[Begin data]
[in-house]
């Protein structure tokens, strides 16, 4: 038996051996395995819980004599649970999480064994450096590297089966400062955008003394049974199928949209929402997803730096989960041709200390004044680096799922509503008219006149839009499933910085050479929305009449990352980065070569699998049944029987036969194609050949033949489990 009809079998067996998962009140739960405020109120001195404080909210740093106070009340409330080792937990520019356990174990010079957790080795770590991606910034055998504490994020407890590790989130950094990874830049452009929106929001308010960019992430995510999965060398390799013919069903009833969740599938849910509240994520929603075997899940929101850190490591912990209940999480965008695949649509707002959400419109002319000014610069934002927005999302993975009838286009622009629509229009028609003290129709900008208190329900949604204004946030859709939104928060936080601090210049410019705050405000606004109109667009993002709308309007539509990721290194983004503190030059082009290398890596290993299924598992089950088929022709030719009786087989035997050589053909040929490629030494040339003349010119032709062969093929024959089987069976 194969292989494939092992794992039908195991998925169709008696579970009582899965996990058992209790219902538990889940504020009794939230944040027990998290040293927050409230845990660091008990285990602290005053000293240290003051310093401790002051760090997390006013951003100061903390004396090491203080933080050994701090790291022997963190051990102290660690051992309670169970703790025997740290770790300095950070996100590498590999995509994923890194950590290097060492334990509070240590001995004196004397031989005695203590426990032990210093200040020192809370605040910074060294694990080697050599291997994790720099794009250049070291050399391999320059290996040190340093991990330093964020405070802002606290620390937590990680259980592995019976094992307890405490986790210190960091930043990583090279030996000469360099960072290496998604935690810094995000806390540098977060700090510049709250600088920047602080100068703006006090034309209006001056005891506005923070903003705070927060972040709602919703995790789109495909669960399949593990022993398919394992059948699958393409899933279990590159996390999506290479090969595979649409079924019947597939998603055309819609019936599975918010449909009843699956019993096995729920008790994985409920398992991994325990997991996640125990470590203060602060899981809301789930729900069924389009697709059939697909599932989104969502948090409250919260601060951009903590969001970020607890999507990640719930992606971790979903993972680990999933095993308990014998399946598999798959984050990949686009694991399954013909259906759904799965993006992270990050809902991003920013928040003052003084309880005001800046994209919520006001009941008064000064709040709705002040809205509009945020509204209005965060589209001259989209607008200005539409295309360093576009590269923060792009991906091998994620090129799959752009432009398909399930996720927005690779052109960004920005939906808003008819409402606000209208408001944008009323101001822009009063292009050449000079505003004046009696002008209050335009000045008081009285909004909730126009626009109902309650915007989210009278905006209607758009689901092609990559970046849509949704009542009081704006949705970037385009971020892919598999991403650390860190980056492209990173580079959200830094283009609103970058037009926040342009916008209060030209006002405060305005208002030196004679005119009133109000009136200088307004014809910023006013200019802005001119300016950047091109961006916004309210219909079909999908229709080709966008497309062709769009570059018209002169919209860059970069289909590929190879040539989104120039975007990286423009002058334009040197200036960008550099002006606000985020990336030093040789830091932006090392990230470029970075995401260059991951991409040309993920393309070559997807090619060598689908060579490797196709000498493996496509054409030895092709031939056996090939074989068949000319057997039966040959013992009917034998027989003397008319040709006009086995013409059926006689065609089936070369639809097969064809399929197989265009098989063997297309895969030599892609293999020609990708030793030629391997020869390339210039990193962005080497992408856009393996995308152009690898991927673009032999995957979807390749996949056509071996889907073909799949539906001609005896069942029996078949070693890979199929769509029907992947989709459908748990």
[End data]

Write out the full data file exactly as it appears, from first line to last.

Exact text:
[in-house]
């Protein structure tokens, strides 16, 4: 038996051996395995819980004599649970999480064994450096590297089966400062955008003394049974199928949209929402997803730096989960041709200390004044680096799922509503008219006149839009499933910085050479929305009449990352980065070569699998049944029987036969194609050949033949489990 009809079998067996998962009140739960405020109120001195404080909210740093106070009340409330080792937990520019356990174990010079957790080795770590991606910034055998504490994020407890590790989130950094990874830049452009929106929001308010960019992430995510999965060398390799013919069903009833969740599938849910509240994520929603075997899940929101850190490591912990209940999480965008695949649509707002959400419109002319000014610069934002927005999302993975009838286009622009629509229009028609003290129709900008208190329900949604204004946030859709939104928060936080601090210049410019705050405000606004109109667009993002709308309007539509990721290194983004503190030059082009290398890596290993299924598992089950088929022709030719009786087989035997050589053909040929490629030494040339003349010119032709062969093929024959089987069976 194969292989494939092992794992039908195991998925169709008696579970009582899965996990058992209790219902538990889940504020009794939230944040027990998290040293927050409230845990660091008990285990602290005053000293240290003051310093401790002051760090997390006013951003100061903390004396090491203080933080050994701090790291022997963190051990102290660690051992309670169970703790025997740290770790300095950070996100590498590999995509994923890194950590290097060492334990509070240590001995004196004397031989005695203590426990032990210093200040020192809370605040910074060294694990080697050599291997994790720099794009250049070291050399391999320059290996040190340093991990330093964020405070802002606290620390937590990680259980592995019976094992307890405490986790210190960091930043990583090279030996000469360099960072290496998604935690810094995000806390540098977060700090510049709250600088920047602080100068703006006090034309209006001056005891506005923070903003705070927060972040709602919703995790789109495909669960399949593990022993398919394992059948699958393409899933279990590159996390999506290479090969595979649409079924019947597939998603055309819609019936599975918010449909009843699956019993096995729920008790994985409920398992991994325990997991996640125990470590203060602060899981809301789930729900069924389009697709059939697909599932989104969502948090409250919260601060951009903590969001970020607890999507990640719930992606971790979903993972680990999933095993308990014998399946598999798959984050990949686009694991399954013909259906759904799965993006992270990050809902991003920013928040003052003084309880005001800046994209919520006001009941008064000064709040709705002040809205509009945020509204209005965060589209001259989209607008200005539409295309360093576009590269923060792009991906091998994620090129799959752009432009398909399930996720927005690779052109960004920005939906808003008819409402606000209208408001944008009323101001822009009063292009050449000079505003004046009696002008209050335009000045008081009285909004909730126009626009109902309650915007989210009278905006209607758009689901092609990559970046849509949704009542009081704006949705970037385009971020892919598999991403650390860190980056492209990173580079959200830094283009609103970058037009926040342009916008209060030209006002405060305005208002030196004679005119009133109000009136200088307004014809910023006013200019802005001119300016950047091109961006916004309210219909079909999908229709080709966008497309062709769009570059018209002169919209860059970069289909590929190879040539989104120039975007990286423009002058334009040197200036960008550099002006606000985020990336030093040789830091932006090392990230470029970075995401260059991951991409040309993920393309070559997807090619060598689908060579490797196709000498493996496509054409030895092709031939056996090939074989068949000319057997039966040959013992009917034998027989003397008319040709006009086995013409059926006689065609089936070369639809097969064809399929197989265009098989063997297309895969030599892609293999020609990708030793030629391997020869390339210039990193962005080497992408856009393996995308152009690898991927673009032999995957979807390749996949056509071996889907073909799949539906001609005896069942029996078949070693890979199929769509029907992947989709459908748990």